The morning after our Huahine Eel Tour, Crystal and Andrew headed to shore while I stayed to work on blog posts. Kevin sleeps cozy-like in his bunk. When Crystal and Andrew return, they bring back a box of French pastries from the best pastry shop we have found in all of French Polynesia so far. The smell of fresh, crisp layers of pastry dough topped with Chantilly and vanilla pudding fills Sonrisa’s cabin. This is enough to roust Kevin from his slumber. We split a Napolean, a large cream-puff like pastry, a chocolate eclair and a danish into fours and gorged ourselves on sugar.
Over breakfast, we contemplate whether to stay one more day to see the single Tahitian dancing girl at the expensive nearby resort or if we want to move on to Raiatea. Our planned schedule shows us moving on today, so we keep to the schedule and move on. The Norwegians are in contact, and we are receiving information that Raiatea has some lovely snorkeling, too.
It’s only a 5 hour crossing from Huahine to Raiatea. However, two hours out into a wavy ocean we are all regretting our poor life decisions. Pastries for breakfast are not a solid foundation on which to build an ocean crossing. An hour or so later, we all perk up in favor of a philosophical debate. Nothing like a discussion of opposing opinions to get your mind off seasickness.
Upon arriving in Raiatea, we connect with the Norwegians and Jonas the Swede. We see several boats anchored in the middle of a very beautiful reef, but we can’t spy how they got there. On the chart, they are surrounded by three foot water in almost every direction. Sonrisa’s keel drags below the waterline 6’3” so she is not in favor of sailing over the top of three foot water. We hunt and hunt, knowing there must be a way in somewhere. The chart indicates there is a point of 10 foot water around the back side of the reef, but after weaving our way there, it looks like we have to weave our way through shallower coral heads that poke up at random within the generally 10 foot water mark. We follow the channel around almost a full 270 degrees from where we started. The sun starts getting low in the sky and we need to make a decision quickly or risk losing enough visibility to navigate through coral heads. We find a thin slice of sixteen foot water between the ocean facing reef and the inner lagoon reef. We slowly nudge Sonrisa up to the narrow entrance: 150 feet drops to 20 feet in an instant, then 16, 15, 12, 8, 7 feet. I call out the footage to Andrew who is standing on the bow spotting for any visible problems. My voice becomes shrill as we hit 6 feet below Sonrisa’s keel, but then the depth begins moving up again. We passed the shallow spot, and now the pass opens up to sixteen feet. That is acceptableWe weave around and through coral heads until we reach the open anchorage. We drop the anchor into sand, and it catches in an instant (the Spade anchor rocks my socks). Sonrisa and I pull back on the anchor in reverse at 2500 RPMs for good measure while Andrew hovers above in his snorkel gear. Andrew reports that the anchor dug in well, and we are confident Sonrisa will be safe in this beautiful but slightly hair raising spot.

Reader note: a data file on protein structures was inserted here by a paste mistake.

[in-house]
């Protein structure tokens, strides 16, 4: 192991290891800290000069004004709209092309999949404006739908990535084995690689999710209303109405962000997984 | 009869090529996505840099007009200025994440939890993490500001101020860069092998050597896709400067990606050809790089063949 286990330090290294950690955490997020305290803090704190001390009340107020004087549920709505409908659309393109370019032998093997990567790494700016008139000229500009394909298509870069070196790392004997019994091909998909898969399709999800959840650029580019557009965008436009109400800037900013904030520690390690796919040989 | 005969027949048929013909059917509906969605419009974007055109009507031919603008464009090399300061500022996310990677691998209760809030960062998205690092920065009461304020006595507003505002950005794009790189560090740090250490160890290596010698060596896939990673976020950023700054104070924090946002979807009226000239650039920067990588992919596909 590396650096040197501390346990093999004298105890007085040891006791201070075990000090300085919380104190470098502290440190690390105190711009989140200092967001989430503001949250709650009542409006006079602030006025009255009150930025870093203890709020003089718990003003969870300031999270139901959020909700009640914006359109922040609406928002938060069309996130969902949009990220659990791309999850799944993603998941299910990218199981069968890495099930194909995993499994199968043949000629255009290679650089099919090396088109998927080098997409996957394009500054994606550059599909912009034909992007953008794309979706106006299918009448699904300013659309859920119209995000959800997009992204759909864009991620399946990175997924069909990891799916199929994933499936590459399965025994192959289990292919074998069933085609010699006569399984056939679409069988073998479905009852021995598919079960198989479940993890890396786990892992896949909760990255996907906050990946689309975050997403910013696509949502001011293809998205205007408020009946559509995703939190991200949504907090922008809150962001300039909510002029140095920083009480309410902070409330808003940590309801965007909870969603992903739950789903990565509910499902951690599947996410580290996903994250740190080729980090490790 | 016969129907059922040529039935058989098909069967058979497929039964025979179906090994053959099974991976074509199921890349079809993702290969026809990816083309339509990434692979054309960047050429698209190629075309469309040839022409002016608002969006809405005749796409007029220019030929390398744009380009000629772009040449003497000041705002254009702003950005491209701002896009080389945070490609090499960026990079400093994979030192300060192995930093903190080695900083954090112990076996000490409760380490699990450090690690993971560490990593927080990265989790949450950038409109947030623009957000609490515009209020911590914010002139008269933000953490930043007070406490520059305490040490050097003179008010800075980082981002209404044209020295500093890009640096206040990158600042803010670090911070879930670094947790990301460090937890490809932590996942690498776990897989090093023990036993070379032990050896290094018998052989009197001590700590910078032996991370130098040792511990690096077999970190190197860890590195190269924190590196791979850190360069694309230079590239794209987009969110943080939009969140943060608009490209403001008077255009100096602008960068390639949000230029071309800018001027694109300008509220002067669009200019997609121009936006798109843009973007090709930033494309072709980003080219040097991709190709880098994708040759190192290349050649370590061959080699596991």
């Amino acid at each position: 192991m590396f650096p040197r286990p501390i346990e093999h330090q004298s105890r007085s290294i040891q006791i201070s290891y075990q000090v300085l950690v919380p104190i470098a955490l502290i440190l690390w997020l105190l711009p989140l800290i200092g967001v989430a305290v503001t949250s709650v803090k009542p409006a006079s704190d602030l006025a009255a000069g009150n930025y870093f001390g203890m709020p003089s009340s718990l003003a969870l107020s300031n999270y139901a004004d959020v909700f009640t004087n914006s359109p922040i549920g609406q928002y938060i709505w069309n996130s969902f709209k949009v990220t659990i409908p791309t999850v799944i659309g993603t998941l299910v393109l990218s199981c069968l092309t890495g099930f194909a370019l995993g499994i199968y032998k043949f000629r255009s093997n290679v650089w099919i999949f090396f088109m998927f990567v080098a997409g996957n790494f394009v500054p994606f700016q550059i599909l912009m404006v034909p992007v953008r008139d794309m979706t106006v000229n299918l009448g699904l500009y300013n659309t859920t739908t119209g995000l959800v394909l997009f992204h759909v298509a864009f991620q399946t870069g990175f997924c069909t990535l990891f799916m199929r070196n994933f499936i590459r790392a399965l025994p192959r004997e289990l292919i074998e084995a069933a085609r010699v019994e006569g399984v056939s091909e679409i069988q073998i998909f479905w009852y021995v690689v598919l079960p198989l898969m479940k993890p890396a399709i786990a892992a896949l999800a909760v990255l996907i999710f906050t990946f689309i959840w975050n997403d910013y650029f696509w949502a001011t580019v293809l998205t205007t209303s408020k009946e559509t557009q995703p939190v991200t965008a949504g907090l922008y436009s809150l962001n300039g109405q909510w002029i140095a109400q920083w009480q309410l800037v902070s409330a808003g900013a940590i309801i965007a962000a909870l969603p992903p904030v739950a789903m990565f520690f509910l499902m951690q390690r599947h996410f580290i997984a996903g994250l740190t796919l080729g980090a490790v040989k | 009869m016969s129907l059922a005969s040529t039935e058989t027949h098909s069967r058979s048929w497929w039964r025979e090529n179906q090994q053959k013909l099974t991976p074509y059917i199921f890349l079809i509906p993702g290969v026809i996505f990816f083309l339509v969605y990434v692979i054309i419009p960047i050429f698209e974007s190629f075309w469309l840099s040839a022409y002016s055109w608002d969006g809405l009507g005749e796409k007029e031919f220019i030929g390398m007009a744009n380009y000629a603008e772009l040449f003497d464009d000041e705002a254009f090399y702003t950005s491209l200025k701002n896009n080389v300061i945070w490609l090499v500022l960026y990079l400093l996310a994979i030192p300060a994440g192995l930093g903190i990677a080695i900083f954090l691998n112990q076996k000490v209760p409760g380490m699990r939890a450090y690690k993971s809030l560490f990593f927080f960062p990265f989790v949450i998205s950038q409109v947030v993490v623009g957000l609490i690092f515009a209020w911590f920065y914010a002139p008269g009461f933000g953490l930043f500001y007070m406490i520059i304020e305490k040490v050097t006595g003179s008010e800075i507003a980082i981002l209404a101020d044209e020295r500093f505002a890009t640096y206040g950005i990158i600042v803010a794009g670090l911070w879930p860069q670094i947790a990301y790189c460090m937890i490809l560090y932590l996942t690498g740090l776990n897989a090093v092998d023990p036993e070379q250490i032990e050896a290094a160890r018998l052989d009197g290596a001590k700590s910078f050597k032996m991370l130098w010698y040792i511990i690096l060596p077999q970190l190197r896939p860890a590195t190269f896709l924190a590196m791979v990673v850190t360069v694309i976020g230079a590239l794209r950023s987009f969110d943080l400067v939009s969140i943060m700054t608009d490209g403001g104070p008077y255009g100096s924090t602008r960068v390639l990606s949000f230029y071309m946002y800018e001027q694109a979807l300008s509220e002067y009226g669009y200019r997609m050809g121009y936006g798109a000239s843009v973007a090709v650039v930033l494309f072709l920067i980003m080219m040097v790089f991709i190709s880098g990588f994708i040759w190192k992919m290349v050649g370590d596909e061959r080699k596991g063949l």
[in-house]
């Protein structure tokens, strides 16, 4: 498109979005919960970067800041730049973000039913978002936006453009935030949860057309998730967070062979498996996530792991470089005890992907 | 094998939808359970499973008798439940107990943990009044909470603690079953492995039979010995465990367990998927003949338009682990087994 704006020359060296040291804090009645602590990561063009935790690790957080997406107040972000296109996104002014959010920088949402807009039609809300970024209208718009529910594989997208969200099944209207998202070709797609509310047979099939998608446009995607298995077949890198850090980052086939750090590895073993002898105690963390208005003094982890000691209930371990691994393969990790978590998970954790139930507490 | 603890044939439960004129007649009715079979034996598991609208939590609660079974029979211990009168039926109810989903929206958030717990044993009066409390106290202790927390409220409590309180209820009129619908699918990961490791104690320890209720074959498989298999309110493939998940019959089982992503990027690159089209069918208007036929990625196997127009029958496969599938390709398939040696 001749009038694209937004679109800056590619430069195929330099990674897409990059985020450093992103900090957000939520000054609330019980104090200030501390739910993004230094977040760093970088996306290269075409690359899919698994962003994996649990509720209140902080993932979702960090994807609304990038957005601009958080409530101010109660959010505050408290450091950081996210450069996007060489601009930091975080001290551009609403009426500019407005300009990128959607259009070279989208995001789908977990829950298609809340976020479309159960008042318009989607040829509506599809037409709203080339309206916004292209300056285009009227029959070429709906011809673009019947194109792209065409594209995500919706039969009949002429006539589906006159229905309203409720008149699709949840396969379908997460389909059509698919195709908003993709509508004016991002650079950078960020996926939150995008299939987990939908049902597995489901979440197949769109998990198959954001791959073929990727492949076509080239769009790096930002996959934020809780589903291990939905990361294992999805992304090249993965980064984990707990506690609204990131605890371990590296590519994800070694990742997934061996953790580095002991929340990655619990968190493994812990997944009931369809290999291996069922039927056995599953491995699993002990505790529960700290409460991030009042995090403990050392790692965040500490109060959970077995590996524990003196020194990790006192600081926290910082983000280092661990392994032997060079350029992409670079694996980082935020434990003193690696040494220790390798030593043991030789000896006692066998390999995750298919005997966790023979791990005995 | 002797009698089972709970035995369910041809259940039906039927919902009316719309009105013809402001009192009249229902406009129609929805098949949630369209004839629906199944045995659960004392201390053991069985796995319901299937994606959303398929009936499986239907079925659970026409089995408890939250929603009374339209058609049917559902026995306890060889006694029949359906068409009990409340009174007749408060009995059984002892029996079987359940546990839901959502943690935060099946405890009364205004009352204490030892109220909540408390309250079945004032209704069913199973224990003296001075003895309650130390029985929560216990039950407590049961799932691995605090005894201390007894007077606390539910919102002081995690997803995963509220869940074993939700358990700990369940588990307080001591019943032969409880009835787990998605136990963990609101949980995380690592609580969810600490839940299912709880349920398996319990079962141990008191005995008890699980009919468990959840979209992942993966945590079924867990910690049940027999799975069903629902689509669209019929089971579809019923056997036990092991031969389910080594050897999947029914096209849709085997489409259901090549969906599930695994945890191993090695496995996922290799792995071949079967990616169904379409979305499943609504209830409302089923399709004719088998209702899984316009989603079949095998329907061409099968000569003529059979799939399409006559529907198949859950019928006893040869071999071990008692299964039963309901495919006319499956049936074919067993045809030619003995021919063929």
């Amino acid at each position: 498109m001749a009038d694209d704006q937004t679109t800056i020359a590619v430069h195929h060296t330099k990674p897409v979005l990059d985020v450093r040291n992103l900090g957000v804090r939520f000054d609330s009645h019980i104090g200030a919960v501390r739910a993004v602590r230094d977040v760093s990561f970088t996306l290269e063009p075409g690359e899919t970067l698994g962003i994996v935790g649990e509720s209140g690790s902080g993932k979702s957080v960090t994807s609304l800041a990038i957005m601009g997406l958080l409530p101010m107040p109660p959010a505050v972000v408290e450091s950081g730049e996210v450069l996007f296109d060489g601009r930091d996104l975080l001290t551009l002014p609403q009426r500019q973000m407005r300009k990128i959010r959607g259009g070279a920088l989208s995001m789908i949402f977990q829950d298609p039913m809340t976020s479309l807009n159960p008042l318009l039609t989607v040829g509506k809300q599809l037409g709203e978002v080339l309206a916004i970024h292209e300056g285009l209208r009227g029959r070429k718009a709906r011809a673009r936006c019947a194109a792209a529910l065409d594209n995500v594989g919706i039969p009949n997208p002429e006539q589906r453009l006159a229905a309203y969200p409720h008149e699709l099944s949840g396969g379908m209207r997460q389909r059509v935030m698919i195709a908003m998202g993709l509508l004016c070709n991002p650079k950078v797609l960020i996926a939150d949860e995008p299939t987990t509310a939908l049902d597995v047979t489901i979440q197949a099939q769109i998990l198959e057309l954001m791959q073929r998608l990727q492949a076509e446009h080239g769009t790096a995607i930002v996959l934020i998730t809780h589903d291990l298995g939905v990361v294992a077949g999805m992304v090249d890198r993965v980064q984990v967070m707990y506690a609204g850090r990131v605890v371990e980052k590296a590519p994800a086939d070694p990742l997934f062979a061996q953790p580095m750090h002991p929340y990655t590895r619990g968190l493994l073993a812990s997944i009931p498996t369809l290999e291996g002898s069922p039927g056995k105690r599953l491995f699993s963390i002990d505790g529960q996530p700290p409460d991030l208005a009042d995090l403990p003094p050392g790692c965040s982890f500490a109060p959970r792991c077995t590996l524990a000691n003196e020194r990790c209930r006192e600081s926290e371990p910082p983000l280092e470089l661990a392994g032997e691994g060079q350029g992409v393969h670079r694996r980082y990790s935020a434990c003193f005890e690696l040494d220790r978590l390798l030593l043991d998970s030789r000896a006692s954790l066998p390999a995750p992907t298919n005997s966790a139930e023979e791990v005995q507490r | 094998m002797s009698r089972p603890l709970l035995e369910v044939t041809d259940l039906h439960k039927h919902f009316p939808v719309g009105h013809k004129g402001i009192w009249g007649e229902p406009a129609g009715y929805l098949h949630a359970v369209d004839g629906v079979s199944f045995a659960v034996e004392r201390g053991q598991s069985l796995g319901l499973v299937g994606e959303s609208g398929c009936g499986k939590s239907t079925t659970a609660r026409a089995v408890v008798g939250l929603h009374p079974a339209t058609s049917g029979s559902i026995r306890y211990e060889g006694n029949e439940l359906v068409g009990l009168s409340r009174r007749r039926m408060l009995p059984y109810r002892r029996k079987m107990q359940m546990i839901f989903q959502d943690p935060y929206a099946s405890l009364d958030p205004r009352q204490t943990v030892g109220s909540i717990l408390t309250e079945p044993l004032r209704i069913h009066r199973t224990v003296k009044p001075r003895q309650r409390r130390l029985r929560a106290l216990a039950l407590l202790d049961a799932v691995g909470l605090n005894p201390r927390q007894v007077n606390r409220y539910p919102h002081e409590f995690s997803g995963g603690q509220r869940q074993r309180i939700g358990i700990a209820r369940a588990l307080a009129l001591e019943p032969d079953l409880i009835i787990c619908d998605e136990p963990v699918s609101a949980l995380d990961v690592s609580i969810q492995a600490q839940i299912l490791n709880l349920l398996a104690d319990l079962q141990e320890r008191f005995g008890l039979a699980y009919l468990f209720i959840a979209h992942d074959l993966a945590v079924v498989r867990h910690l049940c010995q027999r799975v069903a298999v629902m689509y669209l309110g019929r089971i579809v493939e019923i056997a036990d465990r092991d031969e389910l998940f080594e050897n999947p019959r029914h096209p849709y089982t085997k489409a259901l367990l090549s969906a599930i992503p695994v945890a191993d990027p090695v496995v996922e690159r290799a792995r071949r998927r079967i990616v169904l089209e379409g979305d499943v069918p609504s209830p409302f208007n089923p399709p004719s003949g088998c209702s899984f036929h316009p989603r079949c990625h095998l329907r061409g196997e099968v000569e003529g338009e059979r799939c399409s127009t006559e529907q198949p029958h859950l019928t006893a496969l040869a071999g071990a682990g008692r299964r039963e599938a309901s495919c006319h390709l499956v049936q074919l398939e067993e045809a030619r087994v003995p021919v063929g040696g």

We enjoy snorkeling, sundowner cocktails with the Norwegians, and watch another green flash — this time, the Norweigan’s first! Crystal rocks out another one of her tasty pineapple upside down cakes. We host the Norwegians & Jonas the Swede for dinner one night and our old Lufi friends from the Pacific Crossing for dinner a second night. We are not lonely here.
All the guidebooks suggest that we take a scooter tour around the island to view stunning cliffs and turquoise water. So, Sonrisa’s crew and the Swede head to shore to ride scooters. Neither Andrew nor I have ever ridden or driven a scooter before. I make Andrew ride on the back and we wobble around until I get the hang of it. “My mother told me never to ride a motorcycle.” I grouse.
“This is a scooter.” Andrew says.
The scooter buzzes beneath us as my right hand twists the accelerator to its maximum speed of 35 mph, downhill, with a tailwind. The scenery screen before my eyes slides along with flowers, ocean, cliffs, water falls and jungle.
We stop at French Polynesia’s largest preserved marae and admire the handwork of ancient island peoples. How did they move those giant stones?
We pass through little towns, and hear the echo of drums. We poke our head into an empty warehouse and find several men pounding away while one woman sweeps the open floor. Locals sit along the road at little bus stops and on beaches; each one of them wave and smile as we motor by.
It doesn’t take long before my fretting fades into the chirp of a cheerful tourist. Soon, I even feel comfortable enough to let Andrew drive for a bit.
We end our day with pizza and ice cold coconut water at a roadside snack shack. We sit in the shade with our toes in the sand, watching kids play in the ocean. We can see Bora Bora in the distance. Our time in French Polynesia is almost over, we can see it just over there.
And, I will just leave you with this. It makes me laugh every single time I see it.